Writing about taboos is difficult because they are, yes, taboos! Unless one is a gossipmonger who really likes to raise questions everyone else tries to avoid and replace them with tactful silence. Not really belonging to this category (I’m getting old, you know) I feel a bit awkward having to write about things people don’t want to talk about. And it took me a while to think about taboos that would be specifically Polish. I guess we share our taboos with many other countries (especially European ones having similar culture and tradition).
A delicate question. Whereas young people talk about it all the time showing little or no inhibition, it’s still a difficult topic in an intergenerational environment. And there have been massive protests recently against Madonna’s upcoming concert, as she’s apparently too sexy and lascivious. She also questions our religious beliefs, which leads on smoothly to another contentious issue for the Polish:
The thing that makes Madonna’s concert even worse is that it’s supposed to take place on the 15th of August which is a big religious celebration of the Virgin Mary and a national holiday in Poland. Taking into consideration how Madonna used to treat Catholic religion, no wonder some conservative groups in Poland are outraged. So if you don’t want to cause consternation, avoid raising religious questions. And never ever make jokes about the late Pope, John Paul II. He’s sanctity to many in Poland.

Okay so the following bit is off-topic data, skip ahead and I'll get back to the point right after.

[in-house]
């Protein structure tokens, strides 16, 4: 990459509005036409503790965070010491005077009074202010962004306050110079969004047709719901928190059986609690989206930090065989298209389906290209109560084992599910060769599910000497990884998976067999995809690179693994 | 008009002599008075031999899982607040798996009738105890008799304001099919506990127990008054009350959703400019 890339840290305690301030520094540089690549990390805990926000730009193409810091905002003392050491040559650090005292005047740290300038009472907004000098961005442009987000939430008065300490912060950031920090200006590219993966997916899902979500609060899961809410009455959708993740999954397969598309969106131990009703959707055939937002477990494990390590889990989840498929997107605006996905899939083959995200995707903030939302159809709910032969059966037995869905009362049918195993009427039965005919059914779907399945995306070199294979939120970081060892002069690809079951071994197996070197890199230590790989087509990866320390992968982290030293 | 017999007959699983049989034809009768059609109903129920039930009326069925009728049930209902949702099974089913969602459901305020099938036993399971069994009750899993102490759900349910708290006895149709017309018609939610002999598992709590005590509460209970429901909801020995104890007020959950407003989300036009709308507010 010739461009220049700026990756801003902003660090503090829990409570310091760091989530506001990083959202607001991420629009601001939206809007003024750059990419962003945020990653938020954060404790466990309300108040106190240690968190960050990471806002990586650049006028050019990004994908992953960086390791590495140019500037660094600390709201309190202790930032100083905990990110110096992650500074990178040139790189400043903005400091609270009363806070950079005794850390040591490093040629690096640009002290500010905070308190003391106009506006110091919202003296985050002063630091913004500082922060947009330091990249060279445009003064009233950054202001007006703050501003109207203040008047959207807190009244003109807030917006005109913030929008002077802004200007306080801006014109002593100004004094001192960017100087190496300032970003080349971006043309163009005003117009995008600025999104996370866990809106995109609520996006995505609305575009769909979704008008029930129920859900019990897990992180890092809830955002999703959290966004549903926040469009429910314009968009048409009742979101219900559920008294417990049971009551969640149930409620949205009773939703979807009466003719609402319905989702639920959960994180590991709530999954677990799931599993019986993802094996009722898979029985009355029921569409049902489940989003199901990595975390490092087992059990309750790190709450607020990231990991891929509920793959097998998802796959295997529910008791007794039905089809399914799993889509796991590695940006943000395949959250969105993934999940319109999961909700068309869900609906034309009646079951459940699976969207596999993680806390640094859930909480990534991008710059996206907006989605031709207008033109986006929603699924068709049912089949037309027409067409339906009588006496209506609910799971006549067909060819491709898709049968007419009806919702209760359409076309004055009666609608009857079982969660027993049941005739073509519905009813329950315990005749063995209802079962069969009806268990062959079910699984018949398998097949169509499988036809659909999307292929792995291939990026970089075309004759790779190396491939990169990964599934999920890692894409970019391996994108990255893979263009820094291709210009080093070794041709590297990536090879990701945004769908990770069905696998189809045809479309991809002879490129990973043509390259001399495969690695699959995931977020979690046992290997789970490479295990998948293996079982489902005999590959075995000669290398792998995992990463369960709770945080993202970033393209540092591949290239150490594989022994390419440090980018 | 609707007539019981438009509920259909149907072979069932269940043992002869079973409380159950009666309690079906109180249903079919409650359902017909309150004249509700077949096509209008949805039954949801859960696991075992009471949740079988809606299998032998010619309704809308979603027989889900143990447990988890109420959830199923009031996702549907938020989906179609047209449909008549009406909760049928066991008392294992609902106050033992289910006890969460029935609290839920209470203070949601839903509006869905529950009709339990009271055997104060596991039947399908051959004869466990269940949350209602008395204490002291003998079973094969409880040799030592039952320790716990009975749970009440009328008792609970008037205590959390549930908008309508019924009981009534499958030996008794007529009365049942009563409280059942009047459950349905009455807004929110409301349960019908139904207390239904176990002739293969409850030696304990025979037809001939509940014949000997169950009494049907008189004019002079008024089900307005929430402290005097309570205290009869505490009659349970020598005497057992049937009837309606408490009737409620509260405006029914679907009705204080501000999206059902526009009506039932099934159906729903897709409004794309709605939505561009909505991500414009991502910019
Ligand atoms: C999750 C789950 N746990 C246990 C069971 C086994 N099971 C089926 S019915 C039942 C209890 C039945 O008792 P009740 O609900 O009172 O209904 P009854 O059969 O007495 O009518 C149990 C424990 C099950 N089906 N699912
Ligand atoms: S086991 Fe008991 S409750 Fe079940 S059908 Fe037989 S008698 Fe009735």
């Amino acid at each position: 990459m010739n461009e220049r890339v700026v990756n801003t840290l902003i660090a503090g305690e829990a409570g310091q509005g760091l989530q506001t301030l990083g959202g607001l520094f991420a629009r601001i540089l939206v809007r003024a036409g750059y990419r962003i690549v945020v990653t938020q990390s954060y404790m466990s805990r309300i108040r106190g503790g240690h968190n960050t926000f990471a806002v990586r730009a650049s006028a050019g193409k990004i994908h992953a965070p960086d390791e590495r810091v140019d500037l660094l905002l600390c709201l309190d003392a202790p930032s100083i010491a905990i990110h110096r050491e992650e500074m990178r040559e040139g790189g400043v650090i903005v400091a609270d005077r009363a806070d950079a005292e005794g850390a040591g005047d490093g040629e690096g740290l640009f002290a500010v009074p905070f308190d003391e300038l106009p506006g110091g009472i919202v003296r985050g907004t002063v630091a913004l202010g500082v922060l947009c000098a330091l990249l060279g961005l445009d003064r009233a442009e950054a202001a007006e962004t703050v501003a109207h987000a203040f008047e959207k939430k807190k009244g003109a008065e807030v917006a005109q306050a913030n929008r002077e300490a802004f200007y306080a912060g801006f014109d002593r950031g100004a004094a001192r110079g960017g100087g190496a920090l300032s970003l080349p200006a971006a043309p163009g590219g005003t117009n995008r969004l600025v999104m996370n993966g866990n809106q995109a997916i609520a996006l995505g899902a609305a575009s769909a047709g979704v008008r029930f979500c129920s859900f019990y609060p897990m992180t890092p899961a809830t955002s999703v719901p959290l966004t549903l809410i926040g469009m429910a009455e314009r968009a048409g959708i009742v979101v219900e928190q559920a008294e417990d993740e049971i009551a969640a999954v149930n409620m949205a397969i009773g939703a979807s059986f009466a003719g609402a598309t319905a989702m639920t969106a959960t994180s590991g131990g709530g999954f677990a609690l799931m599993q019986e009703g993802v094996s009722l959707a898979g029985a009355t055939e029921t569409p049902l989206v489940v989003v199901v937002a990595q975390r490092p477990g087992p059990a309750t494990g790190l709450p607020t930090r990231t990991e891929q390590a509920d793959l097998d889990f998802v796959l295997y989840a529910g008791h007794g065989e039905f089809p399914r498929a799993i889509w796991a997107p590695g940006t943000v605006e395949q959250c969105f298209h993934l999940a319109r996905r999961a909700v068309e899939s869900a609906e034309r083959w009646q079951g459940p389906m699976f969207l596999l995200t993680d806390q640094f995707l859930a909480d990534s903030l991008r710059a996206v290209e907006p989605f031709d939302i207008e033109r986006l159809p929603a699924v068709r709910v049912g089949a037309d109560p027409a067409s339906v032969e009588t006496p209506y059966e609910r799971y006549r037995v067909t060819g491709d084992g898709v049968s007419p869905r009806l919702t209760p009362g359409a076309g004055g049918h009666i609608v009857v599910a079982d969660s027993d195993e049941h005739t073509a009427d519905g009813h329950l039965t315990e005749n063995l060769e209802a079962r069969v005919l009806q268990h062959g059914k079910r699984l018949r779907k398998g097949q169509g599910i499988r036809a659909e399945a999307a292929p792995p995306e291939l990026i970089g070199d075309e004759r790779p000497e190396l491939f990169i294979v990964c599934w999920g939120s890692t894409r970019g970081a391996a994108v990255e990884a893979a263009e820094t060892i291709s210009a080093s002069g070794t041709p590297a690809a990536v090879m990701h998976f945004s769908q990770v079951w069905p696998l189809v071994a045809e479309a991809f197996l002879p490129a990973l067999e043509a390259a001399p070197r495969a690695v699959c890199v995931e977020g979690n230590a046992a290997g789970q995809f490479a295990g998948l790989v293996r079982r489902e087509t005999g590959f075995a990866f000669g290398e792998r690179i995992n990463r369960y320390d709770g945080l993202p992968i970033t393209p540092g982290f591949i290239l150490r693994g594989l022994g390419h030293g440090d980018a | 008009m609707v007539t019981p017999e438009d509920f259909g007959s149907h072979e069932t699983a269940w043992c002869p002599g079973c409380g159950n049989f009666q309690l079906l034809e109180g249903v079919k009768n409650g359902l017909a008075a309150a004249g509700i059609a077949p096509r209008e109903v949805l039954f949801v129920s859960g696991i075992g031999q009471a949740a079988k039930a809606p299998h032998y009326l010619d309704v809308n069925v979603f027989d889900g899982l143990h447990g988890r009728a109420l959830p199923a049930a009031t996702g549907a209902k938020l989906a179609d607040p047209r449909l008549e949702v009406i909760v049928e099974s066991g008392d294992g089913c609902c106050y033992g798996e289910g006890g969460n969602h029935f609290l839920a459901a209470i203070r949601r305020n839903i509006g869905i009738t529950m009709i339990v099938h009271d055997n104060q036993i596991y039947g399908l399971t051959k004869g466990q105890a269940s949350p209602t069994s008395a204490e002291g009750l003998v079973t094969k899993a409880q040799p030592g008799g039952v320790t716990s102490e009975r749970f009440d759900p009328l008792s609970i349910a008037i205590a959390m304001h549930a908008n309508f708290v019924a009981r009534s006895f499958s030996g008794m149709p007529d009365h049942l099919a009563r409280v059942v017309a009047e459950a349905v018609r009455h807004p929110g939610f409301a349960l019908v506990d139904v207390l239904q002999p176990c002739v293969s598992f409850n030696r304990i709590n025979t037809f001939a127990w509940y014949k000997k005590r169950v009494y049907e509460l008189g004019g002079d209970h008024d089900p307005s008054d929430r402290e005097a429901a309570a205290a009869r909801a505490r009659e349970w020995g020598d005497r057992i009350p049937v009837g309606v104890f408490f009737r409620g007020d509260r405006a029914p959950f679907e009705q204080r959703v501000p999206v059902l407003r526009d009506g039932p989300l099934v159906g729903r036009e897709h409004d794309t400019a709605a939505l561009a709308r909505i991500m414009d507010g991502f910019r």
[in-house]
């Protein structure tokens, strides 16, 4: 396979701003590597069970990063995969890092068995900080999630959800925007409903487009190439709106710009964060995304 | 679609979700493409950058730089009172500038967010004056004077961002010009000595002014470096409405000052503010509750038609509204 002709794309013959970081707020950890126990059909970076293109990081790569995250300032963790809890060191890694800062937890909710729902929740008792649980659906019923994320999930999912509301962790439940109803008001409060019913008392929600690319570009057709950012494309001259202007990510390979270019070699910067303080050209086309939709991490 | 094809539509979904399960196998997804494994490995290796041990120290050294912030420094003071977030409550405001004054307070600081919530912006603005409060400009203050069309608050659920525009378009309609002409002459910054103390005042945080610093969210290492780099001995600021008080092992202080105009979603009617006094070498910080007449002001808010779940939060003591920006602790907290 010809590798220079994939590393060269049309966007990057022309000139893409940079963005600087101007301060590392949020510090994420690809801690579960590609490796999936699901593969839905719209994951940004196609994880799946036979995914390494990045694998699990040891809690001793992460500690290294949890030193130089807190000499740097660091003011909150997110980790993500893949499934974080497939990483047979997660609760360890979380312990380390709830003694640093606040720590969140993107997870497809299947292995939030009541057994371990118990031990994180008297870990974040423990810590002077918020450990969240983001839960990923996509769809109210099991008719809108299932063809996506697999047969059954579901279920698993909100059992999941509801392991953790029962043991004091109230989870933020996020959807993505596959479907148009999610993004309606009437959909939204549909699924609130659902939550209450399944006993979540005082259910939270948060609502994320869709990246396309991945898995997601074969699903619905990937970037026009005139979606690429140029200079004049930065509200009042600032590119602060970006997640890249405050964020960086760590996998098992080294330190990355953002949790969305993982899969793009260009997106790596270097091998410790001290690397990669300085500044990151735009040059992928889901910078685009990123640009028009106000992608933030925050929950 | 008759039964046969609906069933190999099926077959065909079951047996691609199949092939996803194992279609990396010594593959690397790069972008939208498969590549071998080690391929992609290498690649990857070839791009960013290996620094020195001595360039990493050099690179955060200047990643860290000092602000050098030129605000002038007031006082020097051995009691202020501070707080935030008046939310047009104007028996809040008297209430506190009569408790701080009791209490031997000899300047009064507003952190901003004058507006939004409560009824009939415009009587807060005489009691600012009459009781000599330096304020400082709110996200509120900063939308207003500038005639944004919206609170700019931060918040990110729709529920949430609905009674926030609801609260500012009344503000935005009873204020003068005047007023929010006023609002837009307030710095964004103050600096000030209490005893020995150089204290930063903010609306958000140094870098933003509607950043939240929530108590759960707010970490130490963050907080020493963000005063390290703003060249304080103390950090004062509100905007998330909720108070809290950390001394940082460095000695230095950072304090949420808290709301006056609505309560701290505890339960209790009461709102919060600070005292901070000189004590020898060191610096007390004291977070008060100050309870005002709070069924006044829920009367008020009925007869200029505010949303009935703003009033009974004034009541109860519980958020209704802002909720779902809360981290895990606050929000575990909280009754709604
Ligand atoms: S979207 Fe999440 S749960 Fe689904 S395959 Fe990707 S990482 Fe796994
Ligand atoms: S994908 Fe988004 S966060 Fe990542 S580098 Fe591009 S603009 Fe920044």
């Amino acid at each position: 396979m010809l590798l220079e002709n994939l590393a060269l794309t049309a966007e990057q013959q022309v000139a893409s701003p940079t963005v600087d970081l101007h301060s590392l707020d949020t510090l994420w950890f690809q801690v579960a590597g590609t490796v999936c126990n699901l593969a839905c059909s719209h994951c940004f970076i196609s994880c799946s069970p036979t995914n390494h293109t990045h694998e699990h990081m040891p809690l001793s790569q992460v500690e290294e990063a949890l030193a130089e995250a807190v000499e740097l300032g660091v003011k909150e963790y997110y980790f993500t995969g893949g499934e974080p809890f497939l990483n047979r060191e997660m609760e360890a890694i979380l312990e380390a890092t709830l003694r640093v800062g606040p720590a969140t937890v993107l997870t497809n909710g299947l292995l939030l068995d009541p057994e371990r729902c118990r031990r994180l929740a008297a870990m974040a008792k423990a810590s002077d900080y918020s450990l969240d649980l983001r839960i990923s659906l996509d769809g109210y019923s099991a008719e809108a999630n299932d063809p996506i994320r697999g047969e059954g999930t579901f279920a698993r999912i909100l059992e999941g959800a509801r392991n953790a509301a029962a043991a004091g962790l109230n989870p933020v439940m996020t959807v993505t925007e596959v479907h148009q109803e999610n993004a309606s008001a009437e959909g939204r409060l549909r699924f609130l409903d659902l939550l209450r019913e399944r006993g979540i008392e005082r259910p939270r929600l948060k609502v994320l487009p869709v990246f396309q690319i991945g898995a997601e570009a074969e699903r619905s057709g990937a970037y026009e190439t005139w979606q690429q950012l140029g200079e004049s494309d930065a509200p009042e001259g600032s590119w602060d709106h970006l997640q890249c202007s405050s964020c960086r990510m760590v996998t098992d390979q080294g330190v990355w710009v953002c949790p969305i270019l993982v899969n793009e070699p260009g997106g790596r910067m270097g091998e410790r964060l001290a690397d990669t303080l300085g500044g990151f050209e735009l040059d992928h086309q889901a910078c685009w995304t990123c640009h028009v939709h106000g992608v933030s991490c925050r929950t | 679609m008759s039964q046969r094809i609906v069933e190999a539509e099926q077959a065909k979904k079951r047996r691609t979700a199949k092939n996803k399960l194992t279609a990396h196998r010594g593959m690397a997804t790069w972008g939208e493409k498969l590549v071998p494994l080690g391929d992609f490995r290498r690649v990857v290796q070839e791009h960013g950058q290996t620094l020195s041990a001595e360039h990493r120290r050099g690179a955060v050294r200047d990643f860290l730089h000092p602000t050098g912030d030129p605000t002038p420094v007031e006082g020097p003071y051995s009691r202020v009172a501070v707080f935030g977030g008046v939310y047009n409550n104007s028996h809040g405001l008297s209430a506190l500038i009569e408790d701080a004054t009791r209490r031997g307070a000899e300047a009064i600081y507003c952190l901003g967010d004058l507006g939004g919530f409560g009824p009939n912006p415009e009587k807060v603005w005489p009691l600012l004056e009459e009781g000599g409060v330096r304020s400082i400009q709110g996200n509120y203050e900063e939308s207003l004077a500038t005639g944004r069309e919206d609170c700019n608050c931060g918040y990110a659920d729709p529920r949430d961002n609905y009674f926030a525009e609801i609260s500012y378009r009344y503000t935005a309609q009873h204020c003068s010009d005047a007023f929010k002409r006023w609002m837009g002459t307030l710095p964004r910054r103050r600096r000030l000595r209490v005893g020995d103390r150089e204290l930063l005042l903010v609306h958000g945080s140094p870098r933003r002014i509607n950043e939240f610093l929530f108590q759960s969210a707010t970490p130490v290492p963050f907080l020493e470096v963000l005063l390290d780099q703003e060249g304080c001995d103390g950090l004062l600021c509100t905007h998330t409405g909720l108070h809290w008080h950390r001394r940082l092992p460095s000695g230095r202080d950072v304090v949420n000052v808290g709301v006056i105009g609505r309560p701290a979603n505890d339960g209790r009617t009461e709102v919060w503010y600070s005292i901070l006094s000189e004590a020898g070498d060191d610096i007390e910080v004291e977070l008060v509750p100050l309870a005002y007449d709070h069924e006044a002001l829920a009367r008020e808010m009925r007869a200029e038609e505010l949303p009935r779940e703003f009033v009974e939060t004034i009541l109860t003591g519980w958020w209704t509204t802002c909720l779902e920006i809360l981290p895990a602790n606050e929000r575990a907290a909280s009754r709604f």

Not a comfortable subject for the majority of Poles yet. It has become ‘trendy’ in Warsaw recently (to be gay or to have gay friends) but you still might want to avoid this topic when meeting people for the first time.
Abortion and euthanasia
These are two big issues and a recurring topic in the media. They are discussed a lot so they might not really be taboo, but I still advise to be careful when talking about them. Not a nice ice-breaker.
Don’t ask Polish people how much they make. Just don’t. It may be a normal question in some countries, but in Poland you are seen to be judging the person and estimating how much they earn. Most people have problems asking about money, even between really good friends.
Go for the white lies. Poles might be open, friendly and direct but they don’t like to be criticized. If the truth is not essential (e.g. when at work) don’t say it or try not to sound judgmental. And if a friend asks you what she looks like in the new dress, just say ‘awesome’. Truth in such a situation will not be appreciated unless you’re really, really close.